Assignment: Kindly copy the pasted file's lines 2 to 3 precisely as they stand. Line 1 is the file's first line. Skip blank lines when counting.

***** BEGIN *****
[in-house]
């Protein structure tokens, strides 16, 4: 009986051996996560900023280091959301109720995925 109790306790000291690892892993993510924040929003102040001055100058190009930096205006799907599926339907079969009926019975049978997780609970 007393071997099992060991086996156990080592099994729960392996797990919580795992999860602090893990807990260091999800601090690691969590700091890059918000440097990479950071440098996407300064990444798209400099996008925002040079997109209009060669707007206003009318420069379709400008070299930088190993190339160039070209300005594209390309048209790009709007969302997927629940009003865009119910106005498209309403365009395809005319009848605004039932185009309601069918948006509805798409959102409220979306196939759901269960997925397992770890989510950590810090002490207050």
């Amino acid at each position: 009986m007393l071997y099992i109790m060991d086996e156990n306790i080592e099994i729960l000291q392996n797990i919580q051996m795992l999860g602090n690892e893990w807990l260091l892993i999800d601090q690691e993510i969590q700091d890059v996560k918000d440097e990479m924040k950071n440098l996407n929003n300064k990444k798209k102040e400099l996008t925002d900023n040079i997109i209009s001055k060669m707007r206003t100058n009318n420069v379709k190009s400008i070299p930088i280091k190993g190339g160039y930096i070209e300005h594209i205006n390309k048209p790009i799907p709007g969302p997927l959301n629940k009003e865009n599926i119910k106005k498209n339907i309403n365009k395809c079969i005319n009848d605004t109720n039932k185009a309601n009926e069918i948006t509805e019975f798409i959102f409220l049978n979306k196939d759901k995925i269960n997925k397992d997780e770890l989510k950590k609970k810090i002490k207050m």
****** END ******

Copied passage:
């Protein structure tokens, strides 16, 4: 009986051996996560900023280091959301109720995925 109790306790000291690892892993993510924040929003102040001055100058190009930096205006799907599926339907079969009926019975049978997780609970 007393071997099992060991086996156990080592099994729960392996797990919580795992999860602090893990807990260091999800601090690691969590700091890059918000440097990479950071440098996407300064990444798209400099996008925002040079997109209009060669707007206003009318420069379709400008070299930088190993190339160039070209300005594209390309048209790009709007969302997927629940009003865009119910106005498209309403365009395809005319009848605004039932185009309601069918948006509805798409959102409220979306196939759901269960997925397992770890989510950590810090002490207050």
């Amino acid at each position: 009986m007393l071997y099992i109790m060991d086996e156990n306790i080592e099994i729960l000291q392996n797990i919580q051996m795992l999860g602090n690892e893990w807990l260091l892993i999800d601090q690691e993510i969590q700091d890059v996560k918000d440097e990479m924040k950071n440098l996407n929003n300064k990444k798209k102040e400099l996008t925002d900023n040079i997109i209009s001055k060669m707007r206003t100058n009318n420069v379709k190009s400008i070299p930088i280091k190993g190339g160039y930096i070209e300005h594209i205006n390309k048209p790009i799907p709007g969302p997927l959301n629940k009003e865009n599926i119910k106005k498209n339907i309403n365009k395809c079969i005319n009848d605004t109720n039932k185009a309601n009926e069918i948006t509805e019975f798409i959102f409220l049978n979306k196939d759901k995925i269960n997925k397992d997780e770890l989510k950590k609970k810090i002490k207050m």